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Synopsis

Fans of traditional British mysteries are in for a treat with this first volume of British Mystery Multipacks:

THE GOOD SOLDIER by Ford Madox Ford

In 'The Good Soldier,' Ford Madox Ford paved the way for over a century of thriller writers and film-makers who would go on to use the idea of the unreliable narrator to create mystery and suspense. Events in the story unfold just before World War I and chronicle the tragedy of Edward Ashburnham, the soldier to whom the title refers, and his own seemingly perfect marriage and that of two American friends. The novel opens with the famous line, “This is the saddest story I have ever heard.”

The narrator explains that for nine years he, his wife Florence and their friends Ashburnham and his wife Leonora had an ostensibly normal friendship while Edward and Florence sought treatment for their heart ailments at a spa in Nauheim, Germany. As it turns out, nothing in the relationships or in the characters is as it first seems. Florence’s heart ailment is a fiction she perpetrated on John to force them to stay in Europe so that she could continue her affair with an American thug named Jimmy. Edward and Leonora have a loveless, imbalanced marriage broken by his constant infidelities (both of body and heart) and Leonora’s attempts to control Edward’s affairs (both financial and romantic).

Dowell is a fool and is coming to realize how much of a fool he is, as Florence and Edward had an affair under his nose for nine years without John knowing until Florence was dead.

‘The Good Soldier’ is a masterpiece of early twentieth-century fiction.

HAUNTED HOUSE by Wilkie Collins

The ghost of Lord Montberry haunts the Palace Hotel in Venice --- or does it? Montberry's beautiful-yet-terrifying wife, the Countess Narona, and her erstwhile brother are the center of the terror that fills the Palace Hotel. Are their malefactions at the root of the haunting -- or is there something darker, something much more unknowable at work?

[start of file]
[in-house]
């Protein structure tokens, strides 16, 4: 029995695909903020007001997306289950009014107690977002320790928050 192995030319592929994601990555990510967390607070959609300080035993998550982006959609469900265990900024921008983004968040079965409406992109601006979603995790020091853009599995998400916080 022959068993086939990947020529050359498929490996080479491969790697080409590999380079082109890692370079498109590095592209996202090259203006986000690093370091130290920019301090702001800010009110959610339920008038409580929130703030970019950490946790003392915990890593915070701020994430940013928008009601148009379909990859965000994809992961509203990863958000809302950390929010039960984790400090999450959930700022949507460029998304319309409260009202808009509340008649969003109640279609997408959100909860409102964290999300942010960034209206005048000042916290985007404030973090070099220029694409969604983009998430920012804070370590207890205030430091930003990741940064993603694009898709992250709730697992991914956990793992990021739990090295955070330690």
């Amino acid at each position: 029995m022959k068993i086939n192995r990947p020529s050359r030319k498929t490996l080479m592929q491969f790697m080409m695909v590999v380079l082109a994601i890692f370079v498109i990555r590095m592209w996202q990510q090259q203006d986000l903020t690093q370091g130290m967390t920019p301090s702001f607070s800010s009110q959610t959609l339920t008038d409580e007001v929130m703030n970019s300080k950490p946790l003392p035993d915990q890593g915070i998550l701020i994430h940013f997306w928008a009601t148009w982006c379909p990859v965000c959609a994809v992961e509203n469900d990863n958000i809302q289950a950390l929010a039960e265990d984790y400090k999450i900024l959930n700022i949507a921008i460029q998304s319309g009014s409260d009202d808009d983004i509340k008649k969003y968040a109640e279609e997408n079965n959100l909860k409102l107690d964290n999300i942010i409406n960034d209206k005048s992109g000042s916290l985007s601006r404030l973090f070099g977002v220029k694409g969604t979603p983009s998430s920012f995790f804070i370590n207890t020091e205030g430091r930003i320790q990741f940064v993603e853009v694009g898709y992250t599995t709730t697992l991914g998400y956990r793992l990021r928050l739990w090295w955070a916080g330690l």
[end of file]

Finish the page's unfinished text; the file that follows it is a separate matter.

Wilkie Collins's little known horror-ghost story of 1878 recalls his two prior triumphs ‘The Woman in White’ and ‘The Moonstone’ with its use of detective procedures and mystery-genre plot twists that made those two earlier novels so popular with Victorian readers.

THE RED HOUSE MYSTERY by A. A. Milne

The Red House Mystery is a "locked room" whodunnit by A. A. Milne, published in 1922. It was Milne's only mystery novel.

Mark Ablett has disappeared, so Tony Gillingham, a stranger who has just arrived to call on his friend Bill, decides to investigate. Gillingham plays Sherlock Holmes to his younger counterpart's Doctor Watson; they progress almost playfully through the novel while the clues mount up and the theories abound.

In his introduction to the 1926 UK edition, A. A. Milne said he had "a passion" for detective stories, having "all sorts of curious preferences" about them: though in real life the best detectives and criminals are professionals, Milne demanded that the detective be an unscientific amateur, accompanied by a likeable Watson, rubbing shoulders with an amateur villain against whom dossiers and fingerprints are of no avail.

This was Milne's first and final venture into the detective and mystery genre, despite its immediate success and an offer of two thousand pounds for his next mystery novel.

Milne lets his readers inside the head of his amateur detective, disregarding the clichéd romance or violence of other detective novels, as the mystery becomes a puzzling sort of parlor game for the novel's characters and readers alike.

Alexander Woollcott called ‘The Red House Mystery’ "one of the three best mystery stories of all time."

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